While several particular forms of the invention have been illustrated and described, it will also be apparent that various modifications can be made without departing from the scope of the invention. For example, touch sensors may be built into handles at either side of the spout and/or on the spout itself. Showers and bathtubs may be adapted to include touch sensors and may be used in conjunction with the current approach. For example, a touch pad or other touch sensors may be touched by the user to initiate and/or change the temperature of flowing water. A timer may also be optionally added, such that the user touches a timer pad to increase and/or change a default amount of time that the water is allowed to run.

It is also contemplated that various combinations or subcombinations of the specific features and aspects of the disclosed embodiments can be combined with or substituted for one another in order to form varying modes of the invention. Accordingly, it is not intended that the invention be limited, except as by the appended claims.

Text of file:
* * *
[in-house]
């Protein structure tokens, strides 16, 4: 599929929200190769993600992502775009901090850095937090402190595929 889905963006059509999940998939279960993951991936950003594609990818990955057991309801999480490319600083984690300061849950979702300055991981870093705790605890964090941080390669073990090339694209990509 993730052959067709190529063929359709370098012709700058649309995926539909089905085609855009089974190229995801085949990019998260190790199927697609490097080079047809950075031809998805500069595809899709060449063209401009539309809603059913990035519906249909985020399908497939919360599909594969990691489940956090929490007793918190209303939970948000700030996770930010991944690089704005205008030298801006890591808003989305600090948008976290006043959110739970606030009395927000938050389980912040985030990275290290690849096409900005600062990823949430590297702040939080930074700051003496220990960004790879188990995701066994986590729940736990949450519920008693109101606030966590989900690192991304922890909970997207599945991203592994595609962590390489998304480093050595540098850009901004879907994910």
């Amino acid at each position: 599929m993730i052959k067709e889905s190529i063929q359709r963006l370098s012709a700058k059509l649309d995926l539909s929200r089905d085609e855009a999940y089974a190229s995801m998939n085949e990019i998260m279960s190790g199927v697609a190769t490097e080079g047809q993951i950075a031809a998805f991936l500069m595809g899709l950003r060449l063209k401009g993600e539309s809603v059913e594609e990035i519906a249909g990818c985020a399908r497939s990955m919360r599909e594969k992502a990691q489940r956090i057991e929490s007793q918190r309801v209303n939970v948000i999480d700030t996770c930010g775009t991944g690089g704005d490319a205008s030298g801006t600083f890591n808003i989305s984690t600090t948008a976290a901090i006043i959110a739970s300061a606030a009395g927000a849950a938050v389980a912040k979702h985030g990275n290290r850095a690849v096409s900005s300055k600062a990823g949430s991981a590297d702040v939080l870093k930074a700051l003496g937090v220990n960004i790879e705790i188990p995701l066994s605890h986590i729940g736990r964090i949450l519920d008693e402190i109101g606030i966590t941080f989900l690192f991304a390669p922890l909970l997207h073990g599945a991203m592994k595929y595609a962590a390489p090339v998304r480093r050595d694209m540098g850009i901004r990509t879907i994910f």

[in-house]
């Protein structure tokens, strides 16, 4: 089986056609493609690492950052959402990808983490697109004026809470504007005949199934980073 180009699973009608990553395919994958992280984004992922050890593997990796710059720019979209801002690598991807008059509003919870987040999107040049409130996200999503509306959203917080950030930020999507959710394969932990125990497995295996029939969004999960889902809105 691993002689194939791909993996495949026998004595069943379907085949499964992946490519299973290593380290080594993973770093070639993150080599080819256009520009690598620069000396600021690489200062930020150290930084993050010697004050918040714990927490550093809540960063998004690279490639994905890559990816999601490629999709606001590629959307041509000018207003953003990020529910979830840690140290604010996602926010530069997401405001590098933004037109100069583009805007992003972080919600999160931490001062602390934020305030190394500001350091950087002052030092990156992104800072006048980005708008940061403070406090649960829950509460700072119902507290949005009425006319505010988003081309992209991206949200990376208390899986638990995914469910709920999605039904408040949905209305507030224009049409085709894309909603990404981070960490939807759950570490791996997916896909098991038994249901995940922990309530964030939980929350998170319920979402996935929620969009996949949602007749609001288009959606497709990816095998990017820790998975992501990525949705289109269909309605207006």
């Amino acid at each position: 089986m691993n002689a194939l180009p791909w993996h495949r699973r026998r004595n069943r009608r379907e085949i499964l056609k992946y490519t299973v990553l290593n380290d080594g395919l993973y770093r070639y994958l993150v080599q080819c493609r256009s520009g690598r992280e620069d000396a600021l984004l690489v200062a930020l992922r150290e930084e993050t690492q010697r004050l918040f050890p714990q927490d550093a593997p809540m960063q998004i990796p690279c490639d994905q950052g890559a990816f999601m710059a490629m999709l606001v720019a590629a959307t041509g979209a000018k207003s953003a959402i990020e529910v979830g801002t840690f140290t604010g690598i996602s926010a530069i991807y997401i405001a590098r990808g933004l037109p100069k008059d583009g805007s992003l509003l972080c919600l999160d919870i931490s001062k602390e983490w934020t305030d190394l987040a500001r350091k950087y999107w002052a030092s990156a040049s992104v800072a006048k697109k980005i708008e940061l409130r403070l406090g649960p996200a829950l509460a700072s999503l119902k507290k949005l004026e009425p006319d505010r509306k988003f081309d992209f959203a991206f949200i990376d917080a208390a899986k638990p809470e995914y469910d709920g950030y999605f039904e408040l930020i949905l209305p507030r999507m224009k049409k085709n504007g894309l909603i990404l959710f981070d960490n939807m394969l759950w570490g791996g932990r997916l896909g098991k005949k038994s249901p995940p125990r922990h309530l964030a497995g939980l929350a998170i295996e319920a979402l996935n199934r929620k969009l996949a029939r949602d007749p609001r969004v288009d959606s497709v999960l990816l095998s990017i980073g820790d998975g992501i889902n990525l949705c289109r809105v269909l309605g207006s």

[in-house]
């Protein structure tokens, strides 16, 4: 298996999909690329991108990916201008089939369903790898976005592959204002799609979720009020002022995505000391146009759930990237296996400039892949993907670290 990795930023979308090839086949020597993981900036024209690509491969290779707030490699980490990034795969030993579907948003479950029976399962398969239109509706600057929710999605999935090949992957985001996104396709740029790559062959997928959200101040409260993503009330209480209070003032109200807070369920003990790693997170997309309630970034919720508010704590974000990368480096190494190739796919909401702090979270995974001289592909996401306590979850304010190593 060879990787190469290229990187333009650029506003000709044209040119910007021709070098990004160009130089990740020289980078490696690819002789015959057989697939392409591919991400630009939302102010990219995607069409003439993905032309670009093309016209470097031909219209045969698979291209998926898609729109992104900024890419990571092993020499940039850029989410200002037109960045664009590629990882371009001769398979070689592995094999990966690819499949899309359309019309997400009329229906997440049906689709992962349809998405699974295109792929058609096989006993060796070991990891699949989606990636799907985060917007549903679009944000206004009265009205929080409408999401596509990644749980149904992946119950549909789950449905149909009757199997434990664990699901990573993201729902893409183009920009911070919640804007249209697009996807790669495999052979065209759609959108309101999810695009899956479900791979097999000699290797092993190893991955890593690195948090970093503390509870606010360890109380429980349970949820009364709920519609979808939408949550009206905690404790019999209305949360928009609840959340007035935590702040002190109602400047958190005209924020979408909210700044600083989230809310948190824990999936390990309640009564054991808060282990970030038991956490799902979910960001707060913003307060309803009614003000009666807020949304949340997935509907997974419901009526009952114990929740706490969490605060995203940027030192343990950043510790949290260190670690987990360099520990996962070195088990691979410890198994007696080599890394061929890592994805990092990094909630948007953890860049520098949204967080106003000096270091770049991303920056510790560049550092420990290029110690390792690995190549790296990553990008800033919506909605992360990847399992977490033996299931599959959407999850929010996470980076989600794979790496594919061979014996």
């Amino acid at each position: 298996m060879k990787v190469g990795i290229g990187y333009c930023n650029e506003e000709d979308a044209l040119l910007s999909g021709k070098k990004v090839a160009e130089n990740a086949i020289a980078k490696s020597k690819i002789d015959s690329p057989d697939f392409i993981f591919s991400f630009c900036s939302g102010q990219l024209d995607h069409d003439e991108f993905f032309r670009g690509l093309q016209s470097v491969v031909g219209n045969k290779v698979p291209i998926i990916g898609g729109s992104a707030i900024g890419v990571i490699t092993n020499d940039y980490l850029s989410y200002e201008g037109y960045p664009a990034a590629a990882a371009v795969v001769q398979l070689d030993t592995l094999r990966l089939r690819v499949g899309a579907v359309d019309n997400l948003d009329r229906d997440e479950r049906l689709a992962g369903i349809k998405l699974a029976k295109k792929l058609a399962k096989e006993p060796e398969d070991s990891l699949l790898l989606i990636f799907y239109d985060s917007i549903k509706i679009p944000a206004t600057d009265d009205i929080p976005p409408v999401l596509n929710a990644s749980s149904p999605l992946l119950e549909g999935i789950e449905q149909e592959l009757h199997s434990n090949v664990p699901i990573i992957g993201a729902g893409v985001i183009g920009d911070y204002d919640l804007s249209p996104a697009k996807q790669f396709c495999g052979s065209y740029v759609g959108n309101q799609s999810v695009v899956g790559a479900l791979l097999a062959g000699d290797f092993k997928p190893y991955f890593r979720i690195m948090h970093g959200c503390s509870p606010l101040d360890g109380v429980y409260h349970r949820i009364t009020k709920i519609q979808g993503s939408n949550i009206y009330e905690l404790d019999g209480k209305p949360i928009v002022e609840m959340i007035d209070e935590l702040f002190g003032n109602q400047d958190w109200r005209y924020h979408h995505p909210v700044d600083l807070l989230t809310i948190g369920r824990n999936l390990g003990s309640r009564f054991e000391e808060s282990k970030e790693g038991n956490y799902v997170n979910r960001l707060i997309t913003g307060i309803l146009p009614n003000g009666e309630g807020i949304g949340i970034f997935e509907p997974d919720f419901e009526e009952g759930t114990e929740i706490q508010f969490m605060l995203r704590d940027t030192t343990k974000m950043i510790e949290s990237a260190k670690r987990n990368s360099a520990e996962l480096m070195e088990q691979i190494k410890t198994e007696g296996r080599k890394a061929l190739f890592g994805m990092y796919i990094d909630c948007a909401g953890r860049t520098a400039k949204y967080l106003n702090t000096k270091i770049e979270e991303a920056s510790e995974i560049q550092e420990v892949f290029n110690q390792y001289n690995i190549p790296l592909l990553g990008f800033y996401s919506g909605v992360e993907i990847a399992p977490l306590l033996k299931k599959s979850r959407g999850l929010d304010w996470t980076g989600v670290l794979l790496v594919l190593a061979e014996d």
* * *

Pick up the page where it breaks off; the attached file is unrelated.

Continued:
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Referenced by
Citing PatentFiling datePublication dateApplicantTitle
US8006712 *Oct 26, 2007Aug 30, 2011Kum F BoeyFaucet control system and method
US8127782 *Dec 11, 2007Mar 6, 2012Jonte Patrick BMulti-mode hands free automatic faucet
US8407827 *Jul 6, 2009Apr 2, 2013Adam Michael FriedmanSpatially reactive water system
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US20100065764 *Sep 3, 2009Mar 18, 2010Murat CanpolatRemote control system to set hot cold water ratio of an electronic faucet
Classifications
U.S. Classification137/1, 251/129.04, 4/623, 137/801, 137/624.11
International ClassificationE03C1/05, G05D7/06
Cooperative ClassificationE03C1/057
European ClassificationE03C1/05D2